Japanese School Tour: The School Entrance

Japanese School Tour: The School Entrance

Perhaps the most important place in any school is the entrance area (genkan). It's where the school sees all its guests and faculty come and go. It's more than just an entrance, though: it's intrinsically linked to Japanese culture. It's where everyone takes off their shoes and switches to indoor shoes before entering.

Japanese School Tour: The School Entrance

Each teacher and every ALT will have their own locker. Sometimes, they'll have your name on it (in the case of my elementary school) and sometimes they won't (in the case of my JHS). When it doesn't, it'll usually just have an impersonal "ALT" on it. No matter what, you should have a spot to put your shoes. It sounds a bit silly if you come from a place where you don’t customarily remove your shoes, but I’m being serious.

Actually, when I came to my first junior high school on my first day, I looked for my locker and didn't see one for me. No name, no ALT label, nothing! I asked one of the English teachers and they had to scramble to find one for me... Not the best start to the new school year because I definitely felt forgotten about when everyone else had their lockers neatly labeled by the school!

If you’re wondering why there are so many lockers, usually there are that many faculty and staff members at the school. Some schools have specific lockers for the higher ranking PTA members at the school. (Yes, the Japanese PTA means the same thing as the American PTA.) The rest of the lockers are for guests and visitors and will often have slip on indoor shoes.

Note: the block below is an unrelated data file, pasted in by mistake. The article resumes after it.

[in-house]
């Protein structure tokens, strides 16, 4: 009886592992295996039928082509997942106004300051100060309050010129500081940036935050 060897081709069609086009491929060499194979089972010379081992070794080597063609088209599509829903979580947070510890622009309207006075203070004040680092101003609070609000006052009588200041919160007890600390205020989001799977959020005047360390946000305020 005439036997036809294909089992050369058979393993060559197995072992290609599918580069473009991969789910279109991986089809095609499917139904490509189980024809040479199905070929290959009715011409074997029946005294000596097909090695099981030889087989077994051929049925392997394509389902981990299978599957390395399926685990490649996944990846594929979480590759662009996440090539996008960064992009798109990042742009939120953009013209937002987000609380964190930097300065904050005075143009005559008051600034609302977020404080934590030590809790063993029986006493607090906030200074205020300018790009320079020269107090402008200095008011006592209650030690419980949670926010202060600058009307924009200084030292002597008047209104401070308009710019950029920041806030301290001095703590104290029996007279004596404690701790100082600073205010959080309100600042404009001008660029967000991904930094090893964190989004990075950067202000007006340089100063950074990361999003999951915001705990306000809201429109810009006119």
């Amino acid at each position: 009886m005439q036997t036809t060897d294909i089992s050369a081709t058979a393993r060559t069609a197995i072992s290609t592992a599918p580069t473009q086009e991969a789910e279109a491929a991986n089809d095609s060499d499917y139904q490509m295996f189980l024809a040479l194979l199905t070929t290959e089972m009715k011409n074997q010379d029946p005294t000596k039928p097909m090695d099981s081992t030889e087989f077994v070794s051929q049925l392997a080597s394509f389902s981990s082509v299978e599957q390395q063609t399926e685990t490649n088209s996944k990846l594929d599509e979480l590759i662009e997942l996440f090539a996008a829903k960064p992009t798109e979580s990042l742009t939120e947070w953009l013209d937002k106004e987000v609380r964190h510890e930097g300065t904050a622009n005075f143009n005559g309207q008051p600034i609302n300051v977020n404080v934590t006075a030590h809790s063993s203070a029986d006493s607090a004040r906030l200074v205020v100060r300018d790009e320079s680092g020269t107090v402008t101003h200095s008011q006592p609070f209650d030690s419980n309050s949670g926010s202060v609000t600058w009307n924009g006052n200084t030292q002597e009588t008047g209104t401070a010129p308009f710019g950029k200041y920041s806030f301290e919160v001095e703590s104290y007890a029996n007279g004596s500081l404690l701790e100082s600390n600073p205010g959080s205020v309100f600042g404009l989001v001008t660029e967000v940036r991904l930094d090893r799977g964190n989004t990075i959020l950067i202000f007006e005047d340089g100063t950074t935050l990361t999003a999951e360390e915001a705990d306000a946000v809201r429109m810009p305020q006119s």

❗ If you forget your indoor shoes on the first day (or any day) use these guest slippers! That’s what they’re there for.

Japanese School Tour: The School Entrance

The inside of the lockers are nothing fancy. They have a shelf, creating two separate areas for your indoor and outdoor shoes. I’ve seen people do it differently. Some use the top one for outdoor shoes and the bottom one for indoor shoes, and vice versa. As long as you keep it consistent, it shouldn’t really matter.

The gray shoes are my indoor shoes. I got them from Walmart for $5. Be sure that the pair you buy is comfortable, since you’ll be wearing them most of the days!

❗During winter months, it can get very cold since some schools don’t use heaters. Your feet will be touching the freezing metal desk and if your shoes are thin, they’ll provide very little protection. I ended up with mild frostbite on my toes the first year because of this! Consider switching to warmer indoor shoes in the colder months!

Japanese School Tour: The School Entrance

The Doc Martins are my outdoor shoes that I wear basically every day. The first day I arrived, I came in my suit with matching heels. While I thought I looked cute and put together, no one saw me in my matching heels since I had to take them off to enter the building. So don’t worry about what shoes you use to commute to school in.

The blue thing is the shoe bag I used to bring my shoes on the first day. Originally, I was planning to transport a single pair of shoes between my two assigned schools, but I ended up buying two pairs of shoes instead. (I highly recommend this, especially if you can find cheap and comfortable shoes.) With this change of plans, there was no need for the shoe bag which is why it's just kind of there.

Japanese School Tour: The School Entrance

To the side of the lockers is the reception area. Behind those windows is the the secretary’s room which also contains all the school supplies. The secretaries handle a lot of the day to day business of the school so try to befriend them. They have connections that can really help you out (and they know a lot of the gossip).

Sometimes, the schools’ entryways aren’t as grand or prominent as this. My first school didn't have a large greeting area like the one pictured. The faculty entrance was right next to where the third year students put their shoes. (Usually, the students come in through a different entrance than the teachers.) One thing remains consistent: there will always be an area to put your shoes!

Japanese School Tour: The School Entrance